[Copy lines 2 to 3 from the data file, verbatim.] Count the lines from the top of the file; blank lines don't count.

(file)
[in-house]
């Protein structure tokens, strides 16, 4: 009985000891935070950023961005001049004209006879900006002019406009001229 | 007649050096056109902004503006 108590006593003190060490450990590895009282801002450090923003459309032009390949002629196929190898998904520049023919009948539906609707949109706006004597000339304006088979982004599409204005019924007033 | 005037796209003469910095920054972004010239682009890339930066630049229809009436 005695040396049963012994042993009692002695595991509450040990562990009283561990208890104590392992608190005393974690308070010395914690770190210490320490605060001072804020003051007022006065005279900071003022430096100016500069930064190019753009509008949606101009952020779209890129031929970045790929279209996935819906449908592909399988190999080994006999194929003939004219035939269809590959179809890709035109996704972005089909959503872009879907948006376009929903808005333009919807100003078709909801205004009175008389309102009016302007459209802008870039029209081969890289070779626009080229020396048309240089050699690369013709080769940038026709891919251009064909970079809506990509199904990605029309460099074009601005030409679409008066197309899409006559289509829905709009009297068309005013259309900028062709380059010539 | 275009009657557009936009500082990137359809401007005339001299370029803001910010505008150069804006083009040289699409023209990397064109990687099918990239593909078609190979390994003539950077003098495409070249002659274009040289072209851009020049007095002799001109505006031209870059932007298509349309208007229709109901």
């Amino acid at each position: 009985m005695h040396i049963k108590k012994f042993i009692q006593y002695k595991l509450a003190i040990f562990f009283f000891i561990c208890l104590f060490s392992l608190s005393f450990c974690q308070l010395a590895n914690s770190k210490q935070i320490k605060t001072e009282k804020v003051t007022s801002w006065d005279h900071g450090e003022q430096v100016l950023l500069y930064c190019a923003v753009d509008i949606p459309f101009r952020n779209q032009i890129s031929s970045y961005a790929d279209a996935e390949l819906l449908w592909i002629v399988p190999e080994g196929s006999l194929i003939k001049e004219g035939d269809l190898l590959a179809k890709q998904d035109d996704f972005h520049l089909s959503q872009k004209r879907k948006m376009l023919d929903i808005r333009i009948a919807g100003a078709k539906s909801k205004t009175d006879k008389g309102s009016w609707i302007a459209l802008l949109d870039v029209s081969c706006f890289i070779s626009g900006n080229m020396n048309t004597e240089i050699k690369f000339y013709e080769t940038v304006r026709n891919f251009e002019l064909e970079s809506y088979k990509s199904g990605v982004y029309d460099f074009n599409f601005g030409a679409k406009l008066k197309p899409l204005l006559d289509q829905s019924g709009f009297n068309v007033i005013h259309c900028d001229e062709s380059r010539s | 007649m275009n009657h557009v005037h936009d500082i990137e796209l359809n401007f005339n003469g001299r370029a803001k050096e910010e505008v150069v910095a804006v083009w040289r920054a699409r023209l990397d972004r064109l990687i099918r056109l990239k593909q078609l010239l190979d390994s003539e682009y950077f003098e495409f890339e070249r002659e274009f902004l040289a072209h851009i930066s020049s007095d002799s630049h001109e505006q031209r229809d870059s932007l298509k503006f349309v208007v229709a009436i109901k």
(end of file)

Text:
């Protein structure tokens, strides 16, 4: 009985000891935070950023961005001049004209006879900006002019406009001229 | 007649050096056109902004503006 108590006593003190060490450990590895009282801002450090923003459309032009390949002629196929190898998904520049023919009948539906609707949109706006004597000339304006088979982004599409204005019924007033 | 005037796209003469910095920054972004010239682009890339930066630049229809009436 005695040396049963012994042993009692002695595991509450040990562990009283561990208890104590392992608190005393974690308070010395914690770190210490320490605060001072804020003051007022006065005279900071003022430096100016500069930064190019753009509008949606101009952020779209890129031929970045790929279209996935819906449908592909399988190999080994006999194929003939004219035939269809590959179809890709035109996704972005089909959503872009879907948006376009929903808005333009919807100003078709909801205004009175008389309102009016302007459209802008870039029209081969890289070779626009080229020396048309240089050699690369013709080769940038026709891919251009064909970079809506990509199904990605029309460099074009601005030409679409008066197309899409006559289509829905709009009297068309005013259309900028062709380059010539 | 275009009657557009936009500082990137359809401007005339001299370029803001910010505008150069804006083009040289699409023209990397064109990687099918990239593909078609190979390994003539950077003098495409070249002659274009040289072209851009020049007095002799001109505006031209870059932007298509349309208007229709109901």
């Amino acid at each position: 009985m005695h040396i049963k108590k012994f042993i009692q006593y002695k595991l509450a003190i040990f562990f009283f000891i561990c208890l104590f060490s392992l608190s005393f450990c974690q308070l010395a590895n914690s770190k210490q935070i320490k605060t001072e009282k804020v003051t007022s801002w006065d005279h900071g450090e003022q430096v100016l950023l500069y930064c190019a923003v753009d509008i949606p459309f101009r952020n779209q032009i890129s031929s970045y961005a790929d279209a996935e390949l819906l449908w592909i002629v399988p190999e080994g196929s006999l194929i003939k001049e004219g035939d269809l190898l590959a179809k890709q998904d035109d996704f972005h520049l089909s959503q872009k004209r879907k948006m376009l023919d929903i808005r333009i009948a919807g100003a078709k539906s909801k205004t009175d006879k008389g309102s009016w609707i302007a459209l802008l949109d870039v029209s081969c706006f890289i070779s626009g900006n080229m020396n048309t004597e240089i050699k690369f000339y013709e080769t940038v304006r026709n891919f251009e002019l064909e970079s809506y088979k990509s199904g990605v982004y029309d460099f074009n599409f601005g030409a679409k406009l008066k197309p899409l204005l006559d289509q829905s019924g709009f009297n068309v007033i005013h259309c900028d001229e062709s380059r010539s | 007649m275009n009657h557009v005037h936009d500082i990137e796209l359809n401007f005339n003469g001299r370029a803001k050096e910010e505008v150069v910095a804006v083009w040289r920054a699409r023209l990397d972004r064109l990687i099918r056109l990239k593909q078609l010239l190979d390994s003539e682009y950077f003098e495409f890339e070249r002659e274009f902004l040289a072209h851009i930066s020049s007095d002799s630049h001109e505006q031209r229809d870059s932007l298509k503006f349309v208007v229709a009436i109901k």